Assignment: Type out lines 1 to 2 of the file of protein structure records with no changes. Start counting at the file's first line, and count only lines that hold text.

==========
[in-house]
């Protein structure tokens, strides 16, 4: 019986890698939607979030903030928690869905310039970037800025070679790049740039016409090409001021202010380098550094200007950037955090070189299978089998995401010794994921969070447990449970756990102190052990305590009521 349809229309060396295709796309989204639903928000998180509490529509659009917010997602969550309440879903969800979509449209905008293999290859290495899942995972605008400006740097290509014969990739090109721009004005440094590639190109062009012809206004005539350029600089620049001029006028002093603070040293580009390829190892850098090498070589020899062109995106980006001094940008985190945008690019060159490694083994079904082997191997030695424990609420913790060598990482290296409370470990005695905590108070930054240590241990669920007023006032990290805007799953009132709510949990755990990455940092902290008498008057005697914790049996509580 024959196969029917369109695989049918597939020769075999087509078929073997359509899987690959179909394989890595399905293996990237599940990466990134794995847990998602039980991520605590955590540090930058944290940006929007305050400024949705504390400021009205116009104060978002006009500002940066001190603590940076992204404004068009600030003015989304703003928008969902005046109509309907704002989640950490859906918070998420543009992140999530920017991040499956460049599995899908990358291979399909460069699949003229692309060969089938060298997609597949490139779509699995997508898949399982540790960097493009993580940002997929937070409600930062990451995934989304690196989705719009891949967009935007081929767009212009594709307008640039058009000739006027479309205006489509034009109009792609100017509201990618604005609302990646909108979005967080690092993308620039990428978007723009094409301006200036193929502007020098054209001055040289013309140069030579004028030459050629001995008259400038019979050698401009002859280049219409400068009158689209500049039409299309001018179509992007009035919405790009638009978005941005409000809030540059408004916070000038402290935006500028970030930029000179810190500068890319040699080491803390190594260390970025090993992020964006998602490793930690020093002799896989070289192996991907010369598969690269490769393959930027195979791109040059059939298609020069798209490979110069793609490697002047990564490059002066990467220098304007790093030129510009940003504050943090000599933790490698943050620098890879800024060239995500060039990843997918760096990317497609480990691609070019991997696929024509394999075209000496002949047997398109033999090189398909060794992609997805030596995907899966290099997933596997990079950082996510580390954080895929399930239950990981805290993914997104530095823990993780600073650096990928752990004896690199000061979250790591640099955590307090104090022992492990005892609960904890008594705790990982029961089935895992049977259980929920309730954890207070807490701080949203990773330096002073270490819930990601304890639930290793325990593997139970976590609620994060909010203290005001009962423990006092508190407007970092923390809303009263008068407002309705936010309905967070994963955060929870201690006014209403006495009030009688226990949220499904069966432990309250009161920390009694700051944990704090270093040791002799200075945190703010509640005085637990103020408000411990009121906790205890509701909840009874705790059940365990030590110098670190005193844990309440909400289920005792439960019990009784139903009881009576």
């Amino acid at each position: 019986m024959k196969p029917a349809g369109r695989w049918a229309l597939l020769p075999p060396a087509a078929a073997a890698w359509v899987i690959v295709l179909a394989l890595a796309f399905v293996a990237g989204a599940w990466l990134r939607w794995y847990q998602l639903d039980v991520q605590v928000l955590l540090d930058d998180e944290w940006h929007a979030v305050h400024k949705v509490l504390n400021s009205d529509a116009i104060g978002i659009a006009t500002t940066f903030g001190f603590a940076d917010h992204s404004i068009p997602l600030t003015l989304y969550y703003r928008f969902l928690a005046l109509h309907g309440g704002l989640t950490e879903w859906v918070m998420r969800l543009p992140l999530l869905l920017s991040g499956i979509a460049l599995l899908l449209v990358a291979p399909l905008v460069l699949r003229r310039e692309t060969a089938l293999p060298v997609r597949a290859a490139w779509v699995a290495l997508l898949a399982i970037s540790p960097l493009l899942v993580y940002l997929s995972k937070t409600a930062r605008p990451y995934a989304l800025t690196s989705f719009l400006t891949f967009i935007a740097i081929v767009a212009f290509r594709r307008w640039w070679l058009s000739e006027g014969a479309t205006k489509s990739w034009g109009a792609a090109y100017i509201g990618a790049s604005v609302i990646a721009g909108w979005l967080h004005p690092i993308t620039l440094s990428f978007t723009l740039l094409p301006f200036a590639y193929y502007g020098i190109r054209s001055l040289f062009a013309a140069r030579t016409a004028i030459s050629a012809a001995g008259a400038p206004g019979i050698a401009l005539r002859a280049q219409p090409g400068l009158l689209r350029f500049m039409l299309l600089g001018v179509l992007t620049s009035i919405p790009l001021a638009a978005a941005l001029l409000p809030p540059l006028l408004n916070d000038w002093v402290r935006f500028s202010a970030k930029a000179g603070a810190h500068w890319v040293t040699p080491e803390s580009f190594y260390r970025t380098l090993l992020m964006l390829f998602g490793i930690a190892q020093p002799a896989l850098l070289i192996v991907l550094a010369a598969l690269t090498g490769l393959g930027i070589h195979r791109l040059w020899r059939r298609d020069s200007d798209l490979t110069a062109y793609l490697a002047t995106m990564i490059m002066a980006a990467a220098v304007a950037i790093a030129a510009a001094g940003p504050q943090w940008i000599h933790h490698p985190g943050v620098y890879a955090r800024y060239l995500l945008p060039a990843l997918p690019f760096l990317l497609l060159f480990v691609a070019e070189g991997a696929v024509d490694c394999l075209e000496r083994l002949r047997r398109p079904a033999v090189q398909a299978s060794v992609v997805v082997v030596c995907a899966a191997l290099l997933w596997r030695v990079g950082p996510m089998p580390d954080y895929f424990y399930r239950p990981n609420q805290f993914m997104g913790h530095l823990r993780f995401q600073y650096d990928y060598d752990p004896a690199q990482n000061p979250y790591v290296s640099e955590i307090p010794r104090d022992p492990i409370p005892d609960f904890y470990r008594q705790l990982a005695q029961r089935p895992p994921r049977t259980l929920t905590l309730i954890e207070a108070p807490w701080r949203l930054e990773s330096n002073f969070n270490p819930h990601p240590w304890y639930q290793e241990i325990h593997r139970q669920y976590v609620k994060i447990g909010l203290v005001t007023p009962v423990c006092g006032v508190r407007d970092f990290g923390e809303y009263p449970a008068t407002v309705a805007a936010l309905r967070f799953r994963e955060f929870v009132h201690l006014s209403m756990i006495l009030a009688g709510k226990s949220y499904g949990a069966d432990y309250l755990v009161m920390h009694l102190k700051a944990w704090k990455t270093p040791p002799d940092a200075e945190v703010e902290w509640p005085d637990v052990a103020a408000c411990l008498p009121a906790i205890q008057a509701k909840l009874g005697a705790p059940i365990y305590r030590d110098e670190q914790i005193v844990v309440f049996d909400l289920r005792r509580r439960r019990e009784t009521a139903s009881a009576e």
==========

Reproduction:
[in-house]
């Protein structure tokens, strides 16, 4: 019986890698939607979030903030928690869905310039970037800025070679790049740039016409090409001021202010380098550094200007950037955090070189299978089998995401010794994921969070447990449970756990102190052990305590009521 349809229309060396295709796309989204639903928000998180509490529509659009917010997602969550309440879903969800979509449209905008293999290859290495899942995972605008400006740097290509014969990739090109721009004005440094590639190109062009012809206004005539350029600089620049001029006028002093603070040293580009390829190892850098090498070589020899062109995106980006001094940008985190945008690019060159490694083994079904082997191997030695424990609420913790060598990482290296409370470990005695905590108070930054240590241990669920007023006032990290805007799953009132709510949990755990990455940092902290008498008057005697914790049996509580 024959196969029917369109695989049918597939020769075999087509078929073997359509899987690959179909394989890595399905293996990237599940990466990134794995847990998602039980991520605590955590540090930058944290940006929007305050400024949705504390400021009205116009104060978002006009500002940066001190603590940076992204404004068009600030003015989304703003928008969902005046109509309907704002989640950490859906918070998420543009992140999530920017991040499956460049599995899908990358291979399909460069699949003229692309060969089938060298997609597949490139779509699995997508898949399982540790960097493009993580940002997929937070409600930062990451995934989304690196989705719009891949967009935007081929767009212009594709307008640039058009000739006027479309205006489509034009109009792609100017509201990618604005609302990646909108979005967080690092993308620039990428978007723009094409301006200036193929502007020098054209001055040289013309140069030579004028030459050629001995008259400038019979050698401009002859280049219409400068009158689209500049039409299309001018179509992007009035919405790009638009978005941005409000809030540059408004916070000038402290935006500028970030930029000179810190500068890319040699080491803390190594260390970025090993992020964006998602490793930690020093002799896989070289192996991907010369598969690269490769393959930027195979791109040059059939298609020069798209490979110069793609490697002047990564490059002066990467220098304007790093030129510009940003504050943090000599933790490698943050620098890879800024060239995500060039990843997918760096990317497609480990691609070019991997696929024509394999075209000496002949047997398109033999090189398909060794992609997805030596995907899966290099997933596997990079950082996510580390954080895929399930239950990981805290993914997104530095823990993780600073650096990928752990004896690199000061979250790591640099955590307090104090022992492990005892609960904890008594705790990982029961089935895992049977259980929920309730954890207070807490701080949203990773330096002073270490819930990601304890639930290793325990593997139970976590609620994060909010203290005001009962423990006092508190407007970092923390809303009263008068407002309705936010309905967070994963955060929870201690006014209403006495009030009688226990949220499904069966432990309250009161920390009694700051944990704090270093040791002799200075945190703010509640005085637990103020408000411990009121906790205890509701909840009874705790059940365990030590110098670190005193844990309440909400289920005792439960019990009784139903009881009576």